Ankur Pandya

Assistant Professor of Health Decision Science

Department of Health Policy and Management

Overview

Dr. Pandya loves teaching introductory health decision science and conducting research built on these methods. His areas of interest are: 1) applied decision science studies evaluating cardiovascular disease policies; 2) connecting cost-effectiveness analysis with broader value-based health policies being implemented or piloted in U.S. health reform; and 3) methodological topics within disease simulation modeling (calibration, validation, value of information). His research has been covered in The New York Times, National Public Radio, NBC Nightly News, and other media outlets.

Before joining HPM, Dr. Pandya served as Assistant Professor of Healthcare Policy and Research with a secondary appointment in the Department of Radiology at Weill Cornell Medical College from 2012-2014. He graduated from the Harvard PhD Program in Health Policy in 2012, and holds an MPH from Yale University in Health Policy and Administration and a BS from Cornell University in Nutritional Sciences. Prior to entering the PhD program, he worked for two years at a health economics/outcomes research consulting firm.

He received the “Outstanding Paper by a Young Investigator Award” from the Society for Medical Decision Making (SMDM) in 2016, and was one of three recipients of the “Teaching Citation Award” from the Harvard T.H. Chan School of Public Health in 2017. He received a “Centre for Health Economics Research Fellowship Award” from the University of York in 2018 (visitation in 2019). He was elected as an SMDM trustee in 2019. Dr. Pandya has received grant funding as principal investigator from the National Institutes of Health (R01NS104143, 2018-2023) and the American Heart Association (14CRP18730014, 2014-2015).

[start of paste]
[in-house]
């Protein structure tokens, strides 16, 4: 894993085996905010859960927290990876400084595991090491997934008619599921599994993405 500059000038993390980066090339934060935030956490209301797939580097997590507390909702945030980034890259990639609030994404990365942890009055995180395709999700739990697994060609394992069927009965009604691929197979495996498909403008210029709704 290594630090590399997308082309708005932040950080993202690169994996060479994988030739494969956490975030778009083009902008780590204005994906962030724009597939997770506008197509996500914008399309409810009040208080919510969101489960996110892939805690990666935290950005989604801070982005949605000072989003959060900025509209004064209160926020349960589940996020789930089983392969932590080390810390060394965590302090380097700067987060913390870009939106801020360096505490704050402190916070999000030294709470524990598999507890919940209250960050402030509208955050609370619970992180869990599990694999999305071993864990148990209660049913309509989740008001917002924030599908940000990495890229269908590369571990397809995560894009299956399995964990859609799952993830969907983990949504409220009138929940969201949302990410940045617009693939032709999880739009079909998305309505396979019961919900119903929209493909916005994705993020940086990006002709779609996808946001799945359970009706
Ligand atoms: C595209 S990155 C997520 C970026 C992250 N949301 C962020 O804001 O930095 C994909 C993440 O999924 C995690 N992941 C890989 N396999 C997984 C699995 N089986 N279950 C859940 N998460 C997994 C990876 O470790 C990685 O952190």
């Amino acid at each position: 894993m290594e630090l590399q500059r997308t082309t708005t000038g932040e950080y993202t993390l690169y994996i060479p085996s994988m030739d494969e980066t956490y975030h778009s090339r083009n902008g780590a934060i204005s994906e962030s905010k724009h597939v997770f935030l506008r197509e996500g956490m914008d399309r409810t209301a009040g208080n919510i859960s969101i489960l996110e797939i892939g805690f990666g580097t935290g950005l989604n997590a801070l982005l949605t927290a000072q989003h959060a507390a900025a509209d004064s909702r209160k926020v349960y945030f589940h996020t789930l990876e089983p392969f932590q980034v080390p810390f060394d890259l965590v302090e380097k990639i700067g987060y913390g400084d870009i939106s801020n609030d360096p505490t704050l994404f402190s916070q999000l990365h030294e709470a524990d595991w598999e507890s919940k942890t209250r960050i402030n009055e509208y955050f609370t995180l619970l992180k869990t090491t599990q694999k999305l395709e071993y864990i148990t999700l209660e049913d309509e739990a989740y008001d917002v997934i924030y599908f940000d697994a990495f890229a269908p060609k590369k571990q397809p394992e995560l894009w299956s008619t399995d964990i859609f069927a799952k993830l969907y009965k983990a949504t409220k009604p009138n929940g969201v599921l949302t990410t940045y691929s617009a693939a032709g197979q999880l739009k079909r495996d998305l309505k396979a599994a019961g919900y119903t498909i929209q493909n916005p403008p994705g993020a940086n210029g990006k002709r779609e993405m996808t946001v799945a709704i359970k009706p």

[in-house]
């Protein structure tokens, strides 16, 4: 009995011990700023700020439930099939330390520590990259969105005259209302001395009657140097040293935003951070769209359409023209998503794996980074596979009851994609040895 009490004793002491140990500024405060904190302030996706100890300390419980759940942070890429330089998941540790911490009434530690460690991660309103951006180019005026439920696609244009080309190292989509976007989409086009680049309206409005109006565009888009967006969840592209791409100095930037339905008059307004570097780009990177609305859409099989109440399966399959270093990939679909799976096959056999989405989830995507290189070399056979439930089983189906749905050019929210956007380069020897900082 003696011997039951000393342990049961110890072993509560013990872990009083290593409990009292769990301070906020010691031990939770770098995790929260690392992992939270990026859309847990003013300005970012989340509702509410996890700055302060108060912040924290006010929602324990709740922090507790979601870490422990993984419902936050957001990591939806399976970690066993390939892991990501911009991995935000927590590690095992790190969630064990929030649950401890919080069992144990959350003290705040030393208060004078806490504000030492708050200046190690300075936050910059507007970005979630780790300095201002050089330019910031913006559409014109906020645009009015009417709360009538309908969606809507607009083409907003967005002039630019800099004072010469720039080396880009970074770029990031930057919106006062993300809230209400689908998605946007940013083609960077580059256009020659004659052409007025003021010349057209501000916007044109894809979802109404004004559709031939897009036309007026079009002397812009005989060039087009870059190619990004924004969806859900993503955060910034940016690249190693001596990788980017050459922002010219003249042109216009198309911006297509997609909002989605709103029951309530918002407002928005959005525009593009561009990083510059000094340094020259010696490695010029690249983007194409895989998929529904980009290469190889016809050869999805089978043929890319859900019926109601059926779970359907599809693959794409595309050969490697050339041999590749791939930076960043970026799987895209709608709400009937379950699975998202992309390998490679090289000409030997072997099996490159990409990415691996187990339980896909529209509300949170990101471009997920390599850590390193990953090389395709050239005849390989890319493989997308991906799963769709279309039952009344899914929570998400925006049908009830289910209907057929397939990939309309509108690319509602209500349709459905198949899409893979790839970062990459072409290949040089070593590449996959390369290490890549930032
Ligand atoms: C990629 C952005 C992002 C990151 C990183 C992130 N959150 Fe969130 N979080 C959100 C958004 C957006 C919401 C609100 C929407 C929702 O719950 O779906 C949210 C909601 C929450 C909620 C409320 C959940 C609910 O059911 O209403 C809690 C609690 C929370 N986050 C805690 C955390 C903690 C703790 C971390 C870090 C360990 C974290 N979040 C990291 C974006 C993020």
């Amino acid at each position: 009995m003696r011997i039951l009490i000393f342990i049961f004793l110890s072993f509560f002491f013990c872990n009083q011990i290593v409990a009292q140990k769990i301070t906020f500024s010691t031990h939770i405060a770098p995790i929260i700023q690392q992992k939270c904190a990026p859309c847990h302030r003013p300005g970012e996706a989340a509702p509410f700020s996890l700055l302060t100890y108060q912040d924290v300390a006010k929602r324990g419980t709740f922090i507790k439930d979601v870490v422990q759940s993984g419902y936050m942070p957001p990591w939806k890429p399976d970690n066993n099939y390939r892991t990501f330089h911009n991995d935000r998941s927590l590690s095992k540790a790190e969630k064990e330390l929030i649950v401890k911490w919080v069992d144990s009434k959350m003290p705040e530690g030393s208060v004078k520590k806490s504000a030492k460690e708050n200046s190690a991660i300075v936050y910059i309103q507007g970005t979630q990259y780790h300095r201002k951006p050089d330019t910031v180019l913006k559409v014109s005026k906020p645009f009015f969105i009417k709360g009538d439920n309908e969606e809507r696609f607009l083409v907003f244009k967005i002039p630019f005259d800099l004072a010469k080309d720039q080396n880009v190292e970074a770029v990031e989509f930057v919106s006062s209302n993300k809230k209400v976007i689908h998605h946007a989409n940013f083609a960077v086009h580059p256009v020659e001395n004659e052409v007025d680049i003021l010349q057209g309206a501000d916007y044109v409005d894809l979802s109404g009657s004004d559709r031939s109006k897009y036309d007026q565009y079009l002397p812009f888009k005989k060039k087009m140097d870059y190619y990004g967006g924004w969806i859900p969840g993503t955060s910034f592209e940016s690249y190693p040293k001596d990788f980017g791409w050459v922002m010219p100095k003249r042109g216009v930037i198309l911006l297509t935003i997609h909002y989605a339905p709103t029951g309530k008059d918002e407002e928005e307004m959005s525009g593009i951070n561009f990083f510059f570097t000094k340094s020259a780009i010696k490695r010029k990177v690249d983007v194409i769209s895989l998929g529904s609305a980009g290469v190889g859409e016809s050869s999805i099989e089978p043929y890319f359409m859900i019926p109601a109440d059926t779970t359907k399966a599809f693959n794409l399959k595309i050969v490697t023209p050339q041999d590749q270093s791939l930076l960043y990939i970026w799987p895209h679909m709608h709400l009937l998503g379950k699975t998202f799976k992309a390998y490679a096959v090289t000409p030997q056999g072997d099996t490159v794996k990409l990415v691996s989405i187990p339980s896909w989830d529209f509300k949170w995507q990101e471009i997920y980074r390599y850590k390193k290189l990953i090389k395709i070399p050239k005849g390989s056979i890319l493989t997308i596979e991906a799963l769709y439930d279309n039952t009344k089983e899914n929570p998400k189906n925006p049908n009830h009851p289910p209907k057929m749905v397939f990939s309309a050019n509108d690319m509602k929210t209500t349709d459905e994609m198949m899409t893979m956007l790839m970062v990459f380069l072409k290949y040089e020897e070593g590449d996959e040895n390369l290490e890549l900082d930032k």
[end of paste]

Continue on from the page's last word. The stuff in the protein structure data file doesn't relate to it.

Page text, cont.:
Education

PhD, 2012, Harvard University
MPH, 2005, Yale University
BS, 2003, Cornell University

Teaching

Decision Analysis for Health and Medical Practices (RDS 280, Fall-2)

Selected Publications

Pandya A, Asch DA, Volpp KG, Sy S, Zhu J, Toxel AB, Weinstein MC, Rosenthal MB,  Gaziano TA. Cost-effectiveness of Financial Incentives on Lipid  LevelsJAMA Network Open2018;1(5):e182008

Pandya A, Doran T, Zhu J, Walker S, Arntson E, Ryan A. Modeling the Cost-Effectiveness of Pay-for-Performance in Primary Care for the UK. BMC Med. 2018 Aug 29;16(1):135.

Pandya A. Adding Cost-effectiveness to Define Low-Value Care. JAMA. 2018 May 15;319(19):1977-1978.

Pandya A, Sy S, Cho S, Alam S, Weinstein MC, Gaziano TA. Validation of a Cardiovascular Disease Policy Micro-Simulation Model using Both Survival and Receiver Operating Characteristics Curves. Med Decis Making. 2017 Oct;37(7):802-814.

Pandya A, Sy S, Cho S, Weinstein MC, Gaziano TA. Cost-effectiveness of 10-year risk thresholds for initiation of statin therapy for primary prevention of cardiovascular disease. JAMA. 2015 Jul 14;314(2):142-50.

Pandya A, Gupta A, Kamel H, Navi B, Sanelli PC, Schackman BR. Cost-effectiveness of cerebrovascular reserve assessment to guide management of patients with asymptomatic carotid stenosis. Radiology. 2015 Feb;274(2):455-63.

Pandya A, Weinstein MC, Cutler D, Salomon JA, Gaziano TA. Who needs laboratories and who needs statins? Comparative and cost effectiveness analyses of non-laboratory-based, laboratory-based, and staged primary cardiovascular disease screening guidelines. Circ Cardiovasc Qual Outcomes. 2014 Jan; 7(1):25-32.

Pandya A, Gaziano TA, Weinstein MC, Cutler D. More Americans Living Longer With Cardiovascular Disease Will Increase Costs While Lowering Quality Of Life. Health Aff (Millwood). 2013 Oct;32(10):1706-1714.

Taylor DC, Pawar V, Kruzikas D, Gilmore KE, Pandya A, Iskandar R, Weinstein MC. Calibrating Longitudinal Models to Cross-Sectional Data: The Effect of Temporal Changes in Health Practices. Value in Health. 2011 Jul-Aug;14(5):700-4.